[Openmcl-devel] Cocoa IDE and ccl-init

Gail Zacharias gz at clozure.com
Sun Dec 2 13:58:57 UTC 2007


At 11/30/2007 04:36 PM, R. Matthew Emerson wrote:

>On Nov 30, 2007, at 4:00 PM, Andrew Shalit wrote:
>
> > On Nov 30, 2007, at 1:21 PM, Gary Byers wrote:
> >
> >> It's a bug (sort of related to 
> <http://trac.clozure.com/openmcl/ticket/87>>> ).
> >>
> >> There -could- be some sort of well-defined interaction between what's
> >> settable via the preferences pane and what should be defined in the
> >> (to be named) IDE customization file, but it seems to be cleaner
> >> if there was no interaction (e.g., if the preferences system handled
> >> certain things and if the customization file contained things like
> >> custom Hemlock commands and key bindings.)
> >
> > I think it would be hard to enforce this distinction.  People are used
> > to putting arbitrary lisp code in their init files, and I wouldn't
> > particularly want to stop them even if we could.  Why not just specify
> > the order in which they happen? I'd load the preferences first, and
> > then run the init file.
>
>It's not hard to update a set of special variables when the user
>changes something from the preferences panel, but I don't see how it
>would be possible to keep things in synch in the reverse direction.
>
>The preferences panel uses the NSUserDefaults mechanism to store the
>preferences, and we have a sort of lispy interface to it in the form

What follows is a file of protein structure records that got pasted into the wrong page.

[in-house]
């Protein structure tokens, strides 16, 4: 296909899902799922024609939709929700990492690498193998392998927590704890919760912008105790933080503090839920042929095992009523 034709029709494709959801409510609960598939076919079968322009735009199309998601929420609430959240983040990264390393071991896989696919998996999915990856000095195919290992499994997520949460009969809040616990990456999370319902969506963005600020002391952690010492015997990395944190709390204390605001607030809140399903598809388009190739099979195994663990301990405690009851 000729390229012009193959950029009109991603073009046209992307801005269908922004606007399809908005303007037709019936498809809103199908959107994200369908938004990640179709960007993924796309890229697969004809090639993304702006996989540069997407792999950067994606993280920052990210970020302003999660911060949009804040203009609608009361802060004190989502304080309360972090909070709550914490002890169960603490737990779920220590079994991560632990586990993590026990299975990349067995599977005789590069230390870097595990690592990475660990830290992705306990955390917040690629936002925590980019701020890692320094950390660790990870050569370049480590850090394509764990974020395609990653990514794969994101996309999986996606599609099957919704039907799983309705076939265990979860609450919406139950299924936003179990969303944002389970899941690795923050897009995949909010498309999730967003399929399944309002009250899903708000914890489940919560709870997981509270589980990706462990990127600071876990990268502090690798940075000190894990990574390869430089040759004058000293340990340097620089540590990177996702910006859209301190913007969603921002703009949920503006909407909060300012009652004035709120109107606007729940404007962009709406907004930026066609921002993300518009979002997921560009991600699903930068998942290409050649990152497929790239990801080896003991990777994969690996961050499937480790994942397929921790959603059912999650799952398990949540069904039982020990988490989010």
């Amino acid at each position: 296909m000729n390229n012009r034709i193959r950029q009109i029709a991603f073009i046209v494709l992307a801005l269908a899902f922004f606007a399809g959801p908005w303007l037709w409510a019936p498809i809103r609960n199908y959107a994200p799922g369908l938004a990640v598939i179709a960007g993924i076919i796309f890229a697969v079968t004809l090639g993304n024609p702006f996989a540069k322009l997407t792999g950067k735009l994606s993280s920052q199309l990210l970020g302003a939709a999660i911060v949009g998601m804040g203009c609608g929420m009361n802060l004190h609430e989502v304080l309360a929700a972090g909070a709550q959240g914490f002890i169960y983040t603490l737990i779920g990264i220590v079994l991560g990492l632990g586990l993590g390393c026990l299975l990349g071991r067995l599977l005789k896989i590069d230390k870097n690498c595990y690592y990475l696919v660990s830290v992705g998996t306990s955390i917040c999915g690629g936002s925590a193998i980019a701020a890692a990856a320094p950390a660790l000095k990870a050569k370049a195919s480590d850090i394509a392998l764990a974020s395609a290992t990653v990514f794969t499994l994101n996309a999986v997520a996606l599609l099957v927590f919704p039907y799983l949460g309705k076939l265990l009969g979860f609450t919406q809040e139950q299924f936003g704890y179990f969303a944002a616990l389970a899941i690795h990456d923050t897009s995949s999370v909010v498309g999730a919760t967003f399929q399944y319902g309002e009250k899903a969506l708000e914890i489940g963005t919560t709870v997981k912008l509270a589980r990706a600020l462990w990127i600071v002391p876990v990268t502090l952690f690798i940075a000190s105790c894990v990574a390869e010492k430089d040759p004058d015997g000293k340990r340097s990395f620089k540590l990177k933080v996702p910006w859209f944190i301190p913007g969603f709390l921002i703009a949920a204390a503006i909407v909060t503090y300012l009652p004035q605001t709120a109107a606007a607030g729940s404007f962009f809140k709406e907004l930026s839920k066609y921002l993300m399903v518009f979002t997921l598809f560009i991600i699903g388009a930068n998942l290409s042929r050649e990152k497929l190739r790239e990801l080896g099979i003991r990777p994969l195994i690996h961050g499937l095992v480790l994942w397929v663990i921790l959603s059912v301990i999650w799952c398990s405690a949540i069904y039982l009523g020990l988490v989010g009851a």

>of DEF-COCOA-DEFAULT.
>
>So, we say,
>
>(def-cocoa-default *use-screen-fonts* :bool t "Use bitmap screen fonts
>when available")
>
>and this arranges for the *use-screen-fonts* special variable to be
>set to the value of the useScreenFonts user defaults key.  This way,
>we don't have to say something like this
>
>(#/boolForKey: (#/standardUserDefaults ns:ns-user-defaults)
>#@"useScreenFonts")
>
>when we want to know whether we should use bitmap screen fonts or not.
>
>The defaults system sends out a notification whenever the defaults
>change, so it's possible for us to keep the special variables up-to-
>date when the preferences are changed from the preferences panel.
>
>If the user says in his init file
>
>(setq *use-screen-fonts* nil)
>
>the NSUserDefaults-based preferences aren't going to get updated, and
>the user's setting will in fact be clobbered the next time any
>preference is updated.
>
>We could stop trying to expose NSUserDefaults-style preferences as
>lisp special variables---this wouldn't give anyone the idea that they
>could be profitably altered.

Regardless of what else we do, I think this is a good idea.  There is 
no good reason to set up an illusion that we can't fully maintain, or 
have to jump through all sorts of hoops to try to 
maintain.  (use-screen-fonts) is no harder to type than 
*use-screen-fonts*, and doesn't require a section in the doc 
explaining why you can't bind it.  Personally, I might even prefer 
something like (user-preference "Use Screen Fonts")...


>Or, we could stop using NSUserDefaults to store preferences, instead
>saving them in a lisp file in ~/Library/Application Support/Clozure CL
>or something.
>
>
>
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